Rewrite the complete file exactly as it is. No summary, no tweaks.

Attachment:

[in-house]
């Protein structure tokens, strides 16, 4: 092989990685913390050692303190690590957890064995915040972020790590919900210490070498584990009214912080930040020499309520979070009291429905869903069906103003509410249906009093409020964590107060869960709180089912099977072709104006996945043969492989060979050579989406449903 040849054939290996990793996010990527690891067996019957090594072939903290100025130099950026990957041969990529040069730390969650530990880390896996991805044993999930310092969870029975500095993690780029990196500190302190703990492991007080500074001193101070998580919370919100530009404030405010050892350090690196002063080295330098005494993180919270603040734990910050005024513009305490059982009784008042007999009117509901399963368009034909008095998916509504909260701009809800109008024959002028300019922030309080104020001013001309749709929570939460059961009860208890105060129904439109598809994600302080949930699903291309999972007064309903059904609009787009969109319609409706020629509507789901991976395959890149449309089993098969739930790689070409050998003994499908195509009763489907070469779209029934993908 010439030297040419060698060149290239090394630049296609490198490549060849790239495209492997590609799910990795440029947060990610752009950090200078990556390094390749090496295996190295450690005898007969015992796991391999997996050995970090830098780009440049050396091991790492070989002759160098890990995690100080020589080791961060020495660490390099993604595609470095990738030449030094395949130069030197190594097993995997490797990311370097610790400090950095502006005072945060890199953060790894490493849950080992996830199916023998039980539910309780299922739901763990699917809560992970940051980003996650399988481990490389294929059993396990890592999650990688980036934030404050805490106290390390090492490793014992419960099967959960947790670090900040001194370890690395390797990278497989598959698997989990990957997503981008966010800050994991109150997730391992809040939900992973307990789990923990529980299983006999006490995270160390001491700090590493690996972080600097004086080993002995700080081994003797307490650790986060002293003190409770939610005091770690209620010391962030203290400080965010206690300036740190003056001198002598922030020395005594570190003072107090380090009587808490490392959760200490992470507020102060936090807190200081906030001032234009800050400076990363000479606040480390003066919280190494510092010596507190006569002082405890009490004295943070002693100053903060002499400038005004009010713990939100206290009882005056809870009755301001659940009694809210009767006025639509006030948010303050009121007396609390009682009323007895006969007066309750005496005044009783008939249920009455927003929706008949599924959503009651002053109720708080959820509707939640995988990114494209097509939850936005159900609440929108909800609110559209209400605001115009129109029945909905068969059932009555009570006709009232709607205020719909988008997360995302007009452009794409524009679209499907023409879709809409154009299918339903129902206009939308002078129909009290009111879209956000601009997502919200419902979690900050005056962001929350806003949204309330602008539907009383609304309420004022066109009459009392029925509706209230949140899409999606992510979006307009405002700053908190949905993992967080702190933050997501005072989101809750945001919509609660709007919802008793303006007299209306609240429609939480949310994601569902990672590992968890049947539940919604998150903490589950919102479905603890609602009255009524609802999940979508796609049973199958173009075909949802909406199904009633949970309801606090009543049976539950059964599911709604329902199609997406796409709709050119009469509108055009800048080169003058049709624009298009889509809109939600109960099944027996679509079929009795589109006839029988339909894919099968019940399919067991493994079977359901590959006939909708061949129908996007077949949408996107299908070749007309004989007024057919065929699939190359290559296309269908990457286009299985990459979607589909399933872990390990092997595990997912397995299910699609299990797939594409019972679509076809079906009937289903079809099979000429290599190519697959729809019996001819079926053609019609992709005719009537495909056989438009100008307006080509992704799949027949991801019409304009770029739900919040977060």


[in-house]
């Protein structure tokens, strides 16, 4: 092989990685913390050692303190690590957890064995915040972020790590919900210490070498584990009214912080930040020499309520979070009291429905869903069906103003509410249906009093409020964590107060869960709180089912099977072709104006996945043969492989060979050579989406449903 040849054939290996990793996010990527690891067996019957090594072939903290100025130099950026990957041969990529040069730390969650530990880390896996991805044993999930310092969870029975500095993690780029990196500190302190703990492991007080500074001193101070998580919370919100530009404030405010050892350090690196002063080295330098005494993180919270603040734990910050005024513009305490059982009784008042007999009117509901399963368009034909008095998916509504909260701009809800109008024959002028300019922030309080104020001013001309749709929570939460059961009860208890105060129904439109598809994600302080949930699903291309999972007064309903059904609009787009969109319609409706020629509507789901991976395959890149449309089993098969739930790689070409050998003994499908195509009763489907070469779209029934993908 010439030297040419060698060149290239090394630049296609490198490549060849790239495209492997590609799910990795440029947060990610752009950090200078990556390094390749090496295996190295450690005898007969015992796991391999997996050995970090830098780009440049050396091991790492070989002759160098890990995690100080020589080791961060020495660490390099993604595609470095990738030449030094395949130069030197190594097993995997490797990311370097610790400090950095502006005072945060890199953060790894490493849950080992996830199916023998039980539910309780299922739901763990699917809560992970940051980003996650399988481990490389294929059993396990890592999650990688980036934030404050805490106290390390090492490793014992419960099967959960947790670090900040001194370890690395390797990278497989598959698997989990990957997503981008966010800050994991109150997730391992809040939900992973307990789990923990529980299983006999006490995270160390001491700090590493690996972080600097004086080993002995700080081994003797307490650790986060002293003190409770939610005091770690209620010391962030203290400080965010206690300036740190003056001198002598922030020395005594570190003072107090380090009587808490490392959760200490992470507020102060936090807190200081906030001032234009800050400076990363000479606040480390003066919280190494510092010596507190006569002082405890009490004295943070002693100053903060002499400038005004009010713990939100206290009882005056809870009755301001659940009694809210009767006025639509006030948010303050009121007396609390009682009323007895006969007066309750005496005044009783008939249920009455927003929706008949599924959503009651002053109720708080959820509707939640995988990114494209097509939850936005159900609440929108909800609110559209209400605001115009129109029945909905068969059932009555009570006709009232709607205020719909988008997360995302007009452009794409524009679209499907023409879709809409154009299918339903129902206009939308002078129909009290009111879209956000601009997502919200419902979690900050005056962001929350806003949204309330602008539907009383609304309420004022066109009459009392029925509706209230949140899409999606992510979006307009405002700053908190949905993992967080702190933050997501005072989101809750945001919509609660709007919802008793303006007299209306609240429609939480949310994601569902990672590992968890049947539940919604998150903490589950919102479905603890609602009255009524609802999940979508796609049973199958173009075909949802909406199904009633949970309801606090009543049976539950059964599911709604329902199609997406796409709709050119009469509108055009800048080169003058049709624009298009889509809109939600109960099944027996679509079929009795589109006839029988339909894919099968019940399919067991493994079977359901590959006939909708061949129908996007077949949408996107299908070749007309004989007024057919065929699939190359290559296309269908990457286009299985990459979607589909399933872990390990092997595990997912397995299910699609299990797939594409019972679509076809079906009937289903079809099979000429290599190519697959729809019996001819079926053609019609992709005719009537495909056989438009100008307006080509992704799949027949991801019409304009770029739900919040977060």